29 Jul 2019
Sam loves telling quirky stories about The Big Idea’s community of artists and interviewing successful arts practitioners to gather insights about funding and commercialising their art.
Going out on your own as a creative is about more than practicing your underlying skill. You also need to find people who are willing to buy what you’re selling - whether that’s commissioning, getting hired to do custom jobs, showing your work in galleries, or something else.
But there are only so many hours in the day, so you need to make sure that any promotional activity you do is effective. There are some basics and smarts to make sure you to track your numbers, like how many people are going to your website, or how many people are engaging with your social media content.
This can be overwhelming. There are all kinds of different metrics to track, and it’s hard to know which ones are the most important. To help get you focussed on the right numbers, I spoke to Richard Irvine. Richard is a freelance consultant who (among other things) helps people develop great social media content. Here are his tips for using metrics when you’re promoting yourself online.
Photo by Prateek Katyal.
Everyone is promoting themselves for a different reason. Yours could be something like getting your art seen by lots of people, finding buyers for your art or creating a community of people.
The numbers you focus on flow directly from these goals. If you want lots of people to see your work, but you’re not too fussed about what they do next, you’ll focus on different numbers than you would if you wanted people to buy your work, so have a good think about what you’re really trying to achieve.
One common mistake people make is to focus too much on one single metric. For example, you might look at how many Instagram followers you got each week, without looking at anything else. Or you might look at how many people viewed your content on Facebook.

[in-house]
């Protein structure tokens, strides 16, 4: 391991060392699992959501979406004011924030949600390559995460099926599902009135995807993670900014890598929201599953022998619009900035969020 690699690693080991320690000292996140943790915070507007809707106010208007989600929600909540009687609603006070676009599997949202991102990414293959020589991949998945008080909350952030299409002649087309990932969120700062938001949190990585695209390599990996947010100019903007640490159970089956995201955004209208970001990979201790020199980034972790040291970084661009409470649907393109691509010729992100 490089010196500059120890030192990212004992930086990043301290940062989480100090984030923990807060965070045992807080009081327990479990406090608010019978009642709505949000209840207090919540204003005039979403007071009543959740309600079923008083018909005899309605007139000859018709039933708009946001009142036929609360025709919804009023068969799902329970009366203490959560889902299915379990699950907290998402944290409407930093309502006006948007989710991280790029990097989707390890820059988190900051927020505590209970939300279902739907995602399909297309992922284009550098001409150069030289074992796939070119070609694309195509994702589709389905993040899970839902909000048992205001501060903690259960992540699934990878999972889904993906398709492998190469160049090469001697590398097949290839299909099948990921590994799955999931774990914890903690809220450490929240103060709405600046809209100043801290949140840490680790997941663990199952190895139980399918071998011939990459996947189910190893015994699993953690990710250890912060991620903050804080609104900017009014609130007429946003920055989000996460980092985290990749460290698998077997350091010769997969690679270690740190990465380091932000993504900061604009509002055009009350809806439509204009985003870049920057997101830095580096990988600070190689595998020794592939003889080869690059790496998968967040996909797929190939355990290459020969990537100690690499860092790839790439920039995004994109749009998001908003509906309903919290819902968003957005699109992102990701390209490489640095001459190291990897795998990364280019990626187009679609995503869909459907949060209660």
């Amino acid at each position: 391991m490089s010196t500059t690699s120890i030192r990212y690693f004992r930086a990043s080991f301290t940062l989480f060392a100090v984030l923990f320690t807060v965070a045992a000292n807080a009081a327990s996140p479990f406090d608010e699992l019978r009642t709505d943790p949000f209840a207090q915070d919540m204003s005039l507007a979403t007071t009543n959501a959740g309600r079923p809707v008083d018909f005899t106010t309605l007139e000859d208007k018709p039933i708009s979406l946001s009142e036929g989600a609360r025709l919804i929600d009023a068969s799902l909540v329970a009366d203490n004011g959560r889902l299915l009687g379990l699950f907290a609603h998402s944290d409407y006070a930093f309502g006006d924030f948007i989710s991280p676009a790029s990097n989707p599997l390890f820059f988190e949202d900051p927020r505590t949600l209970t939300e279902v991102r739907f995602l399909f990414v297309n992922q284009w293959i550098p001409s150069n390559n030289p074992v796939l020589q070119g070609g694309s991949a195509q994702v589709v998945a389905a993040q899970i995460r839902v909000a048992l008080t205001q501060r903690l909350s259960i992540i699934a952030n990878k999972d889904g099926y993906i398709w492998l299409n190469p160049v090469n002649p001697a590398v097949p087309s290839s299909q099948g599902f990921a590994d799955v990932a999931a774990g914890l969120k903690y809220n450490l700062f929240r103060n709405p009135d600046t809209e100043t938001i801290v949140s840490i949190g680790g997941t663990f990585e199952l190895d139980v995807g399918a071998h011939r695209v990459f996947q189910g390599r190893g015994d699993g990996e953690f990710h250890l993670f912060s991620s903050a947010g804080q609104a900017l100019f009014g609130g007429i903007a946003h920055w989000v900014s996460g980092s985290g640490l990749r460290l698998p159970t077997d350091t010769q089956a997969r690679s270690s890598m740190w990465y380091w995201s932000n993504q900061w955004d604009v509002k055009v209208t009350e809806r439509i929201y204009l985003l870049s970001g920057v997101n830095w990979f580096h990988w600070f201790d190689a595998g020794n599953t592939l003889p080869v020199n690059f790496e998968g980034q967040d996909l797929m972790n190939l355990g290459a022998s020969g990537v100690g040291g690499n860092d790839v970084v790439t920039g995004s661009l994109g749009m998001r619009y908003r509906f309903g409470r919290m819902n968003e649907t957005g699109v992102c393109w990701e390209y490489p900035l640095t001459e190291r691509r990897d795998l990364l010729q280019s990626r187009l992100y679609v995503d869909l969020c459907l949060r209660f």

These are all useful numbers, but they’re also all related. One metric is just that: one number that is telling a very small part of your overall story.
So look at the whole picture. Don’t just look at your followers, or views, or likes and shares - look at a whole bunch of different numbers, and keep an eye on how they interact with one another. At the same time, look at how these numbers interact with the goals you set in the last section.
Another metric to focus on is the number of people signing up to channels you control directly. For example, your Facebook followers are not on a channel you can control. You don’t have any way of contacting them outside of Facebook. Richard says “you’re at Facebook’s mercy” in this situation. If Facebook wants to charge you to talk to them or make it harder to talk to them, it can (and will!) do that.
But if people give you their email address or phone number, they are now in a channel that you control. You can get in touch with people directly, you can send them a newsletter, you can send them a card - it’s up to you. More importantly, you can make this choice without another company or platform standing in between you and your customers, which is hugely valuable.
Of course, this isn’t to say that you should only focus on channels you control. Remember what we talked about above. It’s about the big picture. But if you can grow an audience in a channel that you control, that is absolute gold for your promotional activities.
It’s easy to look at a social media post. It takes less than a second. It takes a bit more effort to like a social media post, a bit more effort on top of that to share one, and even more effort to get in touch with you or buy something from you.
Generally speaking, the more action people are taking, the more valuable they will be to you. Taking action, says Richard, is “putting something on the line,” which usually means they’re more committed than someone who is not putting anything on the line.
If one post is getting lots of views, but no “likes,” while another post is getting just a few views, but lots of “likes,” the second post is probably more valuable. When people take an action, they’re putting skin in the game. So keep a keen eye on how many people are taking action based on your content. The more action they’re taking, the better
So if you’re going to put all this in practice, here are some things you could look at:
Look at the big picture by comparing how many people see, like, comment on and share your content
Set up a mailing list with Mailchimp, and let people sign up. Even if you’re not sending emails out, this is worth doing to build some foundations for the future.
Keep an eye on your “action” metrics, and run some experiments to encourage people to take more action!
That should give you enough to get started. Enjoy!